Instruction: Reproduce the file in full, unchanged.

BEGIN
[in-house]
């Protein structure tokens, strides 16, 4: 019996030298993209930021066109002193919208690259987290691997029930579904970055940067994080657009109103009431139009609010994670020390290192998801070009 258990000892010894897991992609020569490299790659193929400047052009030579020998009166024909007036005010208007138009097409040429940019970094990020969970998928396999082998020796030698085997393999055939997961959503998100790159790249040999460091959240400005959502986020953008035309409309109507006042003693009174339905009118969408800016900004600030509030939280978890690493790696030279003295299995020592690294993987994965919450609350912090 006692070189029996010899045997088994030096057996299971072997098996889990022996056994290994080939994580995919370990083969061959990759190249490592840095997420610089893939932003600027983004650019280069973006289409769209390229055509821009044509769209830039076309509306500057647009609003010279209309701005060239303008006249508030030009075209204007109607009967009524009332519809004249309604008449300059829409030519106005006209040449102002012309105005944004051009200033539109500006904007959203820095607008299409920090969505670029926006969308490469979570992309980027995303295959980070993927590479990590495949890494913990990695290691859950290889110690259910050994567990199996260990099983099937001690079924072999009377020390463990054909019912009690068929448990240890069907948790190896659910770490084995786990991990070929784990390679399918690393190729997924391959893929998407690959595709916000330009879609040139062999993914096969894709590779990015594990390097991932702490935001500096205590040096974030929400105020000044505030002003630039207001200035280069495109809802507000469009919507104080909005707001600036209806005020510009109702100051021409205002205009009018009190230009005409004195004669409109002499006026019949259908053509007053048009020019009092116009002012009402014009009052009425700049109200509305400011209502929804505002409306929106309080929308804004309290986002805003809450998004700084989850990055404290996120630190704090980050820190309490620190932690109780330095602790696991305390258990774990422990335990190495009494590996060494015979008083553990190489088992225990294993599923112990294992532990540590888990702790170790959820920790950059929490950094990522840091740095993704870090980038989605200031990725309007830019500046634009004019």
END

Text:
[in-house]
């Protein structure tokens, strides 16, 4: 019996030298993209930021066109002193919208690259987290691997029930579904970055940067994080657009109103009431139009609010994670020390290192998801070009 258990000892010894897991992609020569490299790659193929400047052009030579020998009166024909007036005010208007138009097409040429940019970094990020969970998928396999082998020796030698085997393999055939997961959503998100790159790249040999460091959240400005959502986020953008035309409309109507006042003693009174339905009118969408800016900004600030509030939280978890690493790696030279003295299995020592690294993987994965919450609350912090 006692070189029996010899045997088994030096057996299971072997098996889990022996056994290994080939994580995919370990083969061959990759190249490592840095997420610089893939932003600027983004650019280069973006289409769209390229055509821009044509769209830039076309509306500057647009609003010279209309701005060239303008006249508030030009075209204007109607009967009524009332519809004249309604008449300059829409030519106005006209040449102002012309105005944004051009200033539109500006904007959203820095607008299409920090969505670029926006969308490469979570992309980027995303295959980070993927590479990590495949890494913990990695290691859950290889110690259910050994567990199996260990099983099937001690079924072999009377020390463990054909019912009690068929448990240890069907948790190896659910770490084995786990991990070929784990390679399918690393190729997924391959893929998407690959595709916000330009879609040139062999993914096969894709590779990015594990390097991932702490935001500096205590040096974030929400105020000044505030002003630039207001200035280069495109809802507000469009919507104080909005707001600036209806005020510009109702100051021409205002205009009018009190230009005409004195004669409109002499006026019949259908053509007053048009020019009092116009002012009402014009009052009425700049109200509305400011209502929804505002409306929106309080929308804004309290986002805003809450998004700084989850990055404290996120630190704090980050820190309490620190932690109780330095602790696991305390258990774990422990335990190495009494590996060494015979008083553990190489088992225990294993599923112990294992532990540590888990702790170790959820920790950059929490950094990522840091740095993704870090980038989605200031990725309007830019500046634009004019």